Rebel army moves command centre inside Syria to organise fractured forces
THE LEADERS of the rebel Free Syrian army (FSA) announced at the weekend that they had moved their command centre from Turkey to Syria in a bid to organise increasingly fractured rebel forces.
Brig Gen Mustafa al-Sheikh, who heads the FSA’s military council, said the group made the move last week but he declined to say where the new headquarters was located.
In recent months, the FSA, which emerged from a group of high-ranking Syrian army defectors last year, appeared to be struggling to retain authority over opposition forces inside Syria. Its leaders were criticised by fighters who resented the fact that they were removed from the battle on the ground.
In a video posted on YouTube on Saturday and titled Free Syrian Army Communique No 1 From Inside, Col Riad al-Assad, leader of the FSA, said: “To the Syrian people, its freedom fighters and all the armed factions, we are glad to let you know that the leadership of the FSA has moved into Syria following arrangements made with other brigades that included securing liberated areas with the hope of launching the offensive on Damascus.”
Col Assad was flanked by rebel fighters and spoke in front of a backdrop that featured the banners of rebel units including Liwa al-Umma, a brigade founded by Mehdi Harati, a Libyan-Irish veteran of the battle to overthrow Muammar Gadafy in Libya last year.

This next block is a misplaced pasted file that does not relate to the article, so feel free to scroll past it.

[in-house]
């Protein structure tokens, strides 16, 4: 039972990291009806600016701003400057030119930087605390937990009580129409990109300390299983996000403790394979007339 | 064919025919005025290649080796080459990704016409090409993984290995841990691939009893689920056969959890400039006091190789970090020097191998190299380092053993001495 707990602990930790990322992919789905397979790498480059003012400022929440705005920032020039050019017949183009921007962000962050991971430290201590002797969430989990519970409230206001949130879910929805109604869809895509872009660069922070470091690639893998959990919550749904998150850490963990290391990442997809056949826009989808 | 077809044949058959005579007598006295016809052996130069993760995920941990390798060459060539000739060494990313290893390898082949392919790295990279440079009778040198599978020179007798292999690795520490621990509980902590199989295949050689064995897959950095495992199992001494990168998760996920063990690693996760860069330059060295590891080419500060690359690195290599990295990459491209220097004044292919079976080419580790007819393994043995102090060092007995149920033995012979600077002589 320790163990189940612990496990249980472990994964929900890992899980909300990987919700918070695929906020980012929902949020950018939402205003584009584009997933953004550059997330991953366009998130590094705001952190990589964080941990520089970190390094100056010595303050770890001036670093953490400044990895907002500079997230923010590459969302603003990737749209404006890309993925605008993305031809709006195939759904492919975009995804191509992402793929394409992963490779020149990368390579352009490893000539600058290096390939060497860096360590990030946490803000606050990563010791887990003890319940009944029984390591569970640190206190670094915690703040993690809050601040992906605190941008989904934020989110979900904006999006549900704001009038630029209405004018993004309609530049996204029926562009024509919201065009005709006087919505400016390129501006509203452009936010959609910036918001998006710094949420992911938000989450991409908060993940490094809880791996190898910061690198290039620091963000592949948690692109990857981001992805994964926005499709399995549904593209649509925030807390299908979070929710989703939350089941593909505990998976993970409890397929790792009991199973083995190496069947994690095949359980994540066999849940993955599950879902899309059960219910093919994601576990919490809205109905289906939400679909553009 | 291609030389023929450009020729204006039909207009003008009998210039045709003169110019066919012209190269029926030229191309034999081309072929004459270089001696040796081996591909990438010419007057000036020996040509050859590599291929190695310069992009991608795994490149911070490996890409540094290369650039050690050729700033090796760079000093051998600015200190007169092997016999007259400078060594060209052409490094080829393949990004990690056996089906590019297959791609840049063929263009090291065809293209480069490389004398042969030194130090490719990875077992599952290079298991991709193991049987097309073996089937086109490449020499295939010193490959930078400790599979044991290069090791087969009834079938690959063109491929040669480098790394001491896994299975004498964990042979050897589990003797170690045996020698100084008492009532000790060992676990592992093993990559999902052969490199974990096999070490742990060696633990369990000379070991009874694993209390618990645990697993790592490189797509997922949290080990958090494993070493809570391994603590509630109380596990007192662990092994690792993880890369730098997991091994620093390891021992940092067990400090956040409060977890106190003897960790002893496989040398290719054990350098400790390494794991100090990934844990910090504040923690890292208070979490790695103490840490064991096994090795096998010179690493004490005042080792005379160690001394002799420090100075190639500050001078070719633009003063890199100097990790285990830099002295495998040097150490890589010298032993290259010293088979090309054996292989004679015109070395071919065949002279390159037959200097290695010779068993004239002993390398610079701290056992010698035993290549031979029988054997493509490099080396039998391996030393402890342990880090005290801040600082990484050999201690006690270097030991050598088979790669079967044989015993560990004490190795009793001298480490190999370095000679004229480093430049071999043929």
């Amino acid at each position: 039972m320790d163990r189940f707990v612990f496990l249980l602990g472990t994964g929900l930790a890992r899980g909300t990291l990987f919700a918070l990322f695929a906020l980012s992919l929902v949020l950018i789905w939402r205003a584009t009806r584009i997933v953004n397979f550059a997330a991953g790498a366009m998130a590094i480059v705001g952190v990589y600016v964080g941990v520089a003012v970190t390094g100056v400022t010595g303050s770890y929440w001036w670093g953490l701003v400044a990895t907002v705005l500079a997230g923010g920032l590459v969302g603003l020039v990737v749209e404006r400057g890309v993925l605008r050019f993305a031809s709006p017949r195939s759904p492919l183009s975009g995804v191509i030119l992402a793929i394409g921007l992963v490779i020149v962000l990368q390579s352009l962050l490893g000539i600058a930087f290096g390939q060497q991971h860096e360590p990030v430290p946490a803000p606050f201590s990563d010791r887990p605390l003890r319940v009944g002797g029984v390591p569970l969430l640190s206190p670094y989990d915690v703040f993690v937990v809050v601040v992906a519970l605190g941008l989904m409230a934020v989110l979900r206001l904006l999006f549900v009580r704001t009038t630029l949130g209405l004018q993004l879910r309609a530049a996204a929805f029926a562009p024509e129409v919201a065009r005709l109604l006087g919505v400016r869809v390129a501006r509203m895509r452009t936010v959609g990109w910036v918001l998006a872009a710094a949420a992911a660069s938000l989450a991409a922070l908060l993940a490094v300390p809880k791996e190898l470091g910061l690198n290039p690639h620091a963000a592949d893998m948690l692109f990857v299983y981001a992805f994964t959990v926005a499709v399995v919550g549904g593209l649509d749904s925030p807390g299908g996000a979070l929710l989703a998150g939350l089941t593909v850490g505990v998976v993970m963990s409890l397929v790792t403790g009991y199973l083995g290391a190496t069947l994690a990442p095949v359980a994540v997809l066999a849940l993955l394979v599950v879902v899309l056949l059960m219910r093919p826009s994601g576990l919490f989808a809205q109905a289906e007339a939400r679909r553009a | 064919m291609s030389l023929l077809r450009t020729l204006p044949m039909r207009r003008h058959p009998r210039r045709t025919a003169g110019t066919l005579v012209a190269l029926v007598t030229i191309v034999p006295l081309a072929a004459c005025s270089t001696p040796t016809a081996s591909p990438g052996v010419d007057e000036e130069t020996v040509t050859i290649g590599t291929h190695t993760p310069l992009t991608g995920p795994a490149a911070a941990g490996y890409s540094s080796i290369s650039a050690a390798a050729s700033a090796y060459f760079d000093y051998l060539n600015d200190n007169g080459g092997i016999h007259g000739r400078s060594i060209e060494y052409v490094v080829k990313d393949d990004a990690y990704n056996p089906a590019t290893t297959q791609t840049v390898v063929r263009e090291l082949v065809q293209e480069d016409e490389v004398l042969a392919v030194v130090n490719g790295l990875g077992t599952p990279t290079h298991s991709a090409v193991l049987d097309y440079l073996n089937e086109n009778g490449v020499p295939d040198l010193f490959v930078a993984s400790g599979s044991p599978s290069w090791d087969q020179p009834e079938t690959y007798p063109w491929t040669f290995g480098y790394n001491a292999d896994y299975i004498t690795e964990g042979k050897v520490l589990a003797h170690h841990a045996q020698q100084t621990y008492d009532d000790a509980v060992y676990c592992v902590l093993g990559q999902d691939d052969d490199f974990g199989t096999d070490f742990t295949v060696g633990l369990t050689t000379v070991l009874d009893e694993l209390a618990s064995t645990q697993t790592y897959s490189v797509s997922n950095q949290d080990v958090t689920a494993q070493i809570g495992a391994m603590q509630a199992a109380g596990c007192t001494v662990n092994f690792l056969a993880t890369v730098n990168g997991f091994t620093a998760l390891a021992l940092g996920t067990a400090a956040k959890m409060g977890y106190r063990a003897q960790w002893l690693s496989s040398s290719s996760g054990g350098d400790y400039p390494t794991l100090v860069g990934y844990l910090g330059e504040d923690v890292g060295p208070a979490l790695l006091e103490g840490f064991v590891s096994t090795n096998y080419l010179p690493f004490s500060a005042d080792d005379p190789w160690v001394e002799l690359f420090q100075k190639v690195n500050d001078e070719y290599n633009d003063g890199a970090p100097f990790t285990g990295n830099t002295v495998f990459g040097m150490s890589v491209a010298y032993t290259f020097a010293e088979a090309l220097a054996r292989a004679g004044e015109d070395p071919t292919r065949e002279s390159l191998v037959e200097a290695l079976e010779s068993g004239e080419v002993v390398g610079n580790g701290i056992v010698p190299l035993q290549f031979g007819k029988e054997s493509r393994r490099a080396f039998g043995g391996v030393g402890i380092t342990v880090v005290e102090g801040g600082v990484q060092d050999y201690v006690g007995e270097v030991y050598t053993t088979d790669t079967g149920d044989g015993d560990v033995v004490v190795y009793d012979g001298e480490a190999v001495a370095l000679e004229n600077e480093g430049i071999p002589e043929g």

Col Assad paid tribute to Mr Harati, whose brigade only came under the FSA umbrella recently.
Liwa al-Umma emerged earlier this year after several Syrians, aware of Mr Harati’s experience as commander of one of the first rebel brigades to enter the Libyan capital Tripoli in August last year, approached him about establishing a similar unit in Syria.
According to Mr Harati, more than 6,000 men across Syria have joined Liwa al-Umma since it came into existence just over four months ago. He told The Irish Times that more than 90 per cent of its members were Syrian and that he and other foreigners within the brigade were in Syria only to “facilitate and train” civilians, using lessons from the Libyan revolution.
In the video, Col Assad sought to allay charges that the FSA leadership was guilty of opportunism as Syria sank further into conflict.
“We have been accused of swerving from our initial noble goals for the revolution and making questionable deals with foreign parties,” he said.
“Our goal is not to take the place of the current regime, which is taking its last breaths.”